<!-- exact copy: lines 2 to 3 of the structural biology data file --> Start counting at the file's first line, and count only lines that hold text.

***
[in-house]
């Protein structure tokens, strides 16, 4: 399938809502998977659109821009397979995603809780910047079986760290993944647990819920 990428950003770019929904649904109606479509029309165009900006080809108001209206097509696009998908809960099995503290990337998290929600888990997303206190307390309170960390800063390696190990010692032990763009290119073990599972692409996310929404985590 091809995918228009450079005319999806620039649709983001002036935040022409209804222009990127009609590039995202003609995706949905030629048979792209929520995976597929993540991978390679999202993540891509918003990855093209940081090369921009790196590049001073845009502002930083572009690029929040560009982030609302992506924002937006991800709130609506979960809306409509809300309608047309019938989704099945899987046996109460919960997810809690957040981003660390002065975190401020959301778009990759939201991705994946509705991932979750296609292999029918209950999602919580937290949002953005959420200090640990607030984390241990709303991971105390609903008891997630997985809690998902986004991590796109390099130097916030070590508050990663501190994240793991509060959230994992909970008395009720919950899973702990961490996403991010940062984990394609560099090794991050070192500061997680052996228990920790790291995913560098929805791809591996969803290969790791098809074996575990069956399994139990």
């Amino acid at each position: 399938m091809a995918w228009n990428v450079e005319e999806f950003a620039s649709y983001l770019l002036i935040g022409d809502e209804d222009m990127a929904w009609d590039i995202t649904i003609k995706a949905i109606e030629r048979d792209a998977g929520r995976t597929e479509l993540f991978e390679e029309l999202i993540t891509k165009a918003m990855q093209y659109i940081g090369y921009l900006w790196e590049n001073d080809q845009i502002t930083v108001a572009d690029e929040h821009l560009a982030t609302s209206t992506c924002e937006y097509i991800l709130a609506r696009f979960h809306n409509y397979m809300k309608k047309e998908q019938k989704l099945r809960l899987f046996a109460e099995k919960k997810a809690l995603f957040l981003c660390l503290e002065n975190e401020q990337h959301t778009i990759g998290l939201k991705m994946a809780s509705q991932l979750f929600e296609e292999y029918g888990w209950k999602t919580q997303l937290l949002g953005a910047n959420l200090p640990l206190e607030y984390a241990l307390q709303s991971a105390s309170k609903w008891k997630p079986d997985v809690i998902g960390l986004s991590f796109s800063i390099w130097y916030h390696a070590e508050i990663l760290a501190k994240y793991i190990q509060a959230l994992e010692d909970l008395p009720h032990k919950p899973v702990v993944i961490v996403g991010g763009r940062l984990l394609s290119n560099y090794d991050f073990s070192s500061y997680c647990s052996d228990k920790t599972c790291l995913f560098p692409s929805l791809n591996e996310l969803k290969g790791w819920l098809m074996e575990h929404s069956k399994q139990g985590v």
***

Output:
């Protein structure tokens, strides 16, 4: 399938809502998977659109821009397979995603809780910047079986760290993944647990819920 990428950003770019929904649904109606479509029309165009900006080809108001209206097509696009998908809960099995503290990337998290929600888990997303206190307390309170960390800063390696190990010692032990763009290119073990599972692409996310929404985590 091809995918228009450079005319999806620039649709983001002036935040022409209804222009990127009609590039995202003609995706949905030629048979792209929520995976597929993540991978390679999202993540891509918003990855093209940081090369921009790196590049001073845009502002930083572009690029929040560009982030609302992506924002937006991800709130609506979960809306409509809300309608047309019938989704099945899987046996109460919960997810809690957040981003660390002065975190401020959301778009990759939201991705994946509705991932979750296609292999029918209950999602919580937290949002953005959420200090640990607030984390241990709303991971105390609903008891997630997985809690998902986004991590796109390099130097916030070590508050990663501190994240793991509060959230994992909970008395009720919950899973702990961490996403991010940062984990394609560099090794991050070192500061997680052996228990920790790291995913560098929805791809591996969803290969790791098809074996575990069956399994139990």
């Amino acid at each position: 399938m091809a995918w228009n990428v450079e005319e999806f950003a620039s649709y983001l770019l002036i935040g022409d809502e209804d222009m990127a929904w009609d590039i995202t649904i003609k995706a949905i109606e030629r048979d792209a998977g929520r995976t597929e479509l993540f991978e390679e029309l999202i993540t891509k165009a918003m990855q093209y659109i940081g090369y921009l900006w790196e590049n001073d080809q845009i502002t930083v108001a572009d690029e929040h821009l560009a982030t609302s209206t992506c924002e937006y097509i991800l709130a609506r696009f979960h809306n409509y397979m809300k309608k047309e998908q019938k989704l099945r809960l899987f046996a109460e099995k919960k997810a809690l995603f957040l981003c660390l503290e002065n975190e401020q990337h959301t778009i990759g998290l939201k991705m994946a809780s509705q991932l979750f929600e296609e292999y029918g888990w209950k999602t919580q997303l937290l949002g953005a910047n959420l200090p640990l206190e607030y984390a241990l307390q709303s991971a105390s309170k609903w008891k997630p079986d997985v809690i998902g960390l986004s991590f796109s800063i390099w130097y916030h390696a070590e508050i990663l760290a501190k994240y793991i190990q509060a959230l994992e010692d909970l008395p009720h032990k919950p899973v702990v993944i961490v996403g991010g763009r940062l984990l394609s290119n560099y090794d991050f073990s070192s500061y997680c647990s052996d228990k920790t599972c790291l995913f560098p692409s929805l791809n591996e996310l969803k290969g790791w819920l098809m074996e575990h929404s069956k399994q139990g985590v």